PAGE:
iPhone Users Furious Over Apple Error 53 That Leaves Phones Bricked If Repaired By Third Party
For those who haven't been letting Apple care for their smartphones, the latest version of iOS 9 could prove fatal for their handsets. Error 53 is a serial iPhone killer.
Even if it happened months ago, a repair by a third-party technician can leave an iPhone susceptible to the phone-bricking devastation of Error 53. And it's not just repairs.
Even phones that have been damaged and are being used with repairs are at risk of being turned into paperweights.
It all has to do with the iPhone's Touch ID fingerprint scanner. If it has suffered any damage, it'll require repairs from a certified Apple technician.
The error is generated by security checks designed to protect its customers, according to Apple.
The security inspection attempts to confirm if an iPhone's fingerprint scanner matches up with the other components in the handset, stated iFixit's Kyle Wiens.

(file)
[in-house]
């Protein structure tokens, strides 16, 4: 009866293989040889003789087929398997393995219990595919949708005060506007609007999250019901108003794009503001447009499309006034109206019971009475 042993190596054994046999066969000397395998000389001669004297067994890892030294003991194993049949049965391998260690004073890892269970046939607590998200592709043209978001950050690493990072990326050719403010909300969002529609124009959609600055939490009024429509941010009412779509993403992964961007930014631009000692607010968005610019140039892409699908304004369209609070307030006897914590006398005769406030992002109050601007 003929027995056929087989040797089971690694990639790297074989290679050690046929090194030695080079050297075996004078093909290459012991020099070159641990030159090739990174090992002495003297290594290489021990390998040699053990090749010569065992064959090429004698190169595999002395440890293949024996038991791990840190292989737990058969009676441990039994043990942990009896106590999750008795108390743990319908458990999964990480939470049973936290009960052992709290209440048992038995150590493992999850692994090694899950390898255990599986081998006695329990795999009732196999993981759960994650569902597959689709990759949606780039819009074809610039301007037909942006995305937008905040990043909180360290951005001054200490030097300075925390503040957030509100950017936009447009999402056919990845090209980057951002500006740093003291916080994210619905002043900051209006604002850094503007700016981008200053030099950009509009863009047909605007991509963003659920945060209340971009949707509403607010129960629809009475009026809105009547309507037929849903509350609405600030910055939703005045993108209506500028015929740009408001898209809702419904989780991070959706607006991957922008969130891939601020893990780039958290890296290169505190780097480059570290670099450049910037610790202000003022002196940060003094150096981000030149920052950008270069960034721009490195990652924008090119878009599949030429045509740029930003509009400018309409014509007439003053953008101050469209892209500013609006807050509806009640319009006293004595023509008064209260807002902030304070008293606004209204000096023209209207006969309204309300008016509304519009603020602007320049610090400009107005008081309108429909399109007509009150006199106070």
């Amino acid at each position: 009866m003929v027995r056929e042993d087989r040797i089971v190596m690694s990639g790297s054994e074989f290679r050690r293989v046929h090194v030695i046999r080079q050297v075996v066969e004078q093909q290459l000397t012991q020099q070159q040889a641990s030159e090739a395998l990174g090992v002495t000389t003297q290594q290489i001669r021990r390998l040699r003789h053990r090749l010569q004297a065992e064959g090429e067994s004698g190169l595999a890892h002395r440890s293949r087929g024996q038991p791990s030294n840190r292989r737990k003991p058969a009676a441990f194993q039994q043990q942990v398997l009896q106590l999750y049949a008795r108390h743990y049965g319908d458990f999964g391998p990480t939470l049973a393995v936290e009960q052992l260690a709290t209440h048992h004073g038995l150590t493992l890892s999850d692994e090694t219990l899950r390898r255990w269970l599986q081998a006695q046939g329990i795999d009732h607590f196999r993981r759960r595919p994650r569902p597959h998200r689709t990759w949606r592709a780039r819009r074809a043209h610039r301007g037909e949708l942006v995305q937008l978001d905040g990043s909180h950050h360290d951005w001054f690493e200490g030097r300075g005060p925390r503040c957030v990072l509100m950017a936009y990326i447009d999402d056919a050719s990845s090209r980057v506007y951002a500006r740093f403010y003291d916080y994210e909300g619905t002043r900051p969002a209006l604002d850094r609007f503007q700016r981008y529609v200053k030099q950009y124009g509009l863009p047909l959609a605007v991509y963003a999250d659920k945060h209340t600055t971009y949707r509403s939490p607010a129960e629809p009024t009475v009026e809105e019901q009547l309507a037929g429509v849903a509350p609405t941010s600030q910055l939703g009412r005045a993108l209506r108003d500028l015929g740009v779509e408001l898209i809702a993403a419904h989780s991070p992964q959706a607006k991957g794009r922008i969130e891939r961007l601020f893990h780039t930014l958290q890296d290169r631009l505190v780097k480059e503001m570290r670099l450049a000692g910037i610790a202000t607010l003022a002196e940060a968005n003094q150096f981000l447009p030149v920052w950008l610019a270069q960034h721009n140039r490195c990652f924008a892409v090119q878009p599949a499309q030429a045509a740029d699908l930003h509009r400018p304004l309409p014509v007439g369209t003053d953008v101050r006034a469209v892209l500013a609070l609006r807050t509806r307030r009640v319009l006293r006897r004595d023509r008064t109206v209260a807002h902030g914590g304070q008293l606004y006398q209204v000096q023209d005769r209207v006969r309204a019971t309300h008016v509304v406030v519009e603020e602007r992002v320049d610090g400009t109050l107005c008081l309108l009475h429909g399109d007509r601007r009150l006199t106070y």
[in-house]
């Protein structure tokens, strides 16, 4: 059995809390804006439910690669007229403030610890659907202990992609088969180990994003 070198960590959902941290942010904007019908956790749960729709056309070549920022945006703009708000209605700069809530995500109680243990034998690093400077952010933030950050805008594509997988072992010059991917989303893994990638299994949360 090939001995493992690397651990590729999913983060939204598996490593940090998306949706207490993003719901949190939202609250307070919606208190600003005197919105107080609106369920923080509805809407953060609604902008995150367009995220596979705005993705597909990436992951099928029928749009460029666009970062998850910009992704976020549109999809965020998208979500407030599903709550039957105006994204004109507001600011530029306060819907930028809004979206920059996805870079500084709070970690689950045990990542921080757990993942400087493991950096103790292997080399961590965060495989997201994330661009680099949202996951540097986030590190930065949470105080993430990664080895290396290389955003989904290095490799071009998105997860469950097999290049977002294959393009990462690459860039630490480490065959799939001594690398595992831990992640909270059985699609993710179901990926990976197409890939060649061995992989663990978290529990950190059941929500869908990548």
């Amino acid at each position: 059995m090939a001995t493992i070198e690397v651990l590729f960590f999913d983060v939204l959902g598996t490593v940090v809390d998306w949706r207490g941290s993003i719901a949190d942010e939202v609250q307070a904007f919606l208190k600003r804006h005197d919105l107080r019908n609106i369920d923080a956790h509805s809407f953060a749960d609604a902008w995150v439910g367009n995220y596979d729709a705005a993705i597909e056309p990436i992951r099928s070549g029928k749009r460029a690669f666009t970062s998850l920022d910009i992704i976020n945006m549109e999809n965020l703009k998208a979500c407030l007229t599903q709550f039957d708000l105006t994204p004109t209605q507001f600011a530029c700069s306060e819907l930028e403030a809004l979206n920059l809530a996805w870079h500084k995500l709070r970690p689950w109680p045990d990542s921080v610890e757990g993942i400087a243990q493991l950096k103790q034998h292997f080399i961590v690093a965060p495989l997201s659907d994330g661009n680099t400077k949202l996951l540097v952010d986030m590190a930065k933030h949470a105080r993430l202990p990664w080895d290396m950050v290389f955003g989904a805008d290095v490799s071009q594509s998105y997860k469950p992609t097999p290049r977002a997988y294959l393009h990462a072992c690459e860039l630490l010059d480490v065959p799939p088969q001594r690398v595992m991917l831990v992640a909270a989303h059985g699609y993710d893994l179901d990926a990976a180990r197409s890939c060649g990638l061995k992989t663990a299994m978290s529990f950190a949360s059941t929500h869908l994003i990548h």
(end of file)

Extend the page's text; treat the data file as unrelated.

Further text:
"The problem occurs if the repairer changes the home button or the cable," Wiens said. "Following the software upgrade the phone, in effect, checks to make sure it is still using the original components, and if it isn't, it simply locks out the phone. There is no warning, and there's no way that I know of to bring it back to life."
Apple is serious about customer security, the company said in a prepared statement. When the security check can't verify that the original fingerprint sensor is installed, it disables Touch ID, Apple stated.
"This security measure is necessary to protect your device and prevent a fraudulent Touch ID sensor from being used," stated Apple.
The problem isn't new. It has been around for at least a couple of years, but it appears to be one of those issues no one cares about until it happens to them.
While it isn't clear exactly how long this has been going on, what's apparent is that this is a huge issue.
"The 'error 53' page on our website has had more than 183,000 hits, suggesting this is a big problem for Apple users," Wiens said.
Photo: Kārlis Dambrāns | Flickr